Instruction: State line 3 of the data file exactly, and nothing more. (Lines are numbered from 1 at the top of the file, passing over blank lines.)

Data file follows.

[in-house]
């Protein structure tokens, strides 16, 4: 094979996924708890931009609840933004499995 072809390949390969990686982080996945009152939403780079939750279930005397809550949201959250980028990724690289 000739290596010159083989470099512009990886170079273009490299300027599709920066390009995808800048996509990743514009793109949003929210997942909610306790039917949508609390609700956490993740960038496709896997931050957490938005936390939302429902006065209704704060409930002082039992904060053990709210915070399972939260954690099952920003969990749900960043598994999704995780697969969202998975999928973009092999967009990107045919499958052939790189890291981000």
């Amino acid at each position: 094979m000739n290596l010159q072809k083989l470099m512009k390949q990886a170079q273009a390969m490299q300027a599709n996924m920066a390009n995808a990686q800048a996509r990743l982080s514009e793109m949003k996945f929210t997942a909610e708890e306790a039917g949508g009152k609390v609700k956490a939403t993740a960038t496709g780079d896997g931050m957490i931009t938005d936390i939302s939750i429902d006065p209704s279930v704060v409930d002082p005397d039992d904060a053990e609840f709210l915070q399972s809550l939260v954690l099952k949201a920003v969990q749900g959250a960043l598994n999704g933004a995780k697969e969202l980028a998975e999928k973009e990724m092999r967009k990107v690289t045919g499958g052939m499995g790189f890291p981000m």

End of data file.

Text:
């Amino acid at each position: 094979m000739n290596l010159q072809k083989l470099m512009k390949q990886a170079q273009a390969m490299q300027a599709n996924m920066a390009n995808a990686q800048a996509r990743l982080s514009e793109m949003k996945f929210t997942a909610e708890e306790a039917g949508g009152k609390v609700k956490a939403t993740a960038t496709g780079d896997g931050m957490i931009t938005d936390i939302s939750i429902d006065p209704s279930v704060v409930d002082p005397d039992d904060a053990e609840f709210l915070q399972s809550l939260v954690l099952k949201a920003v969990q749900g959250a960043l598994n999704g933004a995780k697969e969202l980028a998975e999928k973009e990724m092999r967009k990107v690289t045919g499958g052939m499995g790189f890291p981000m």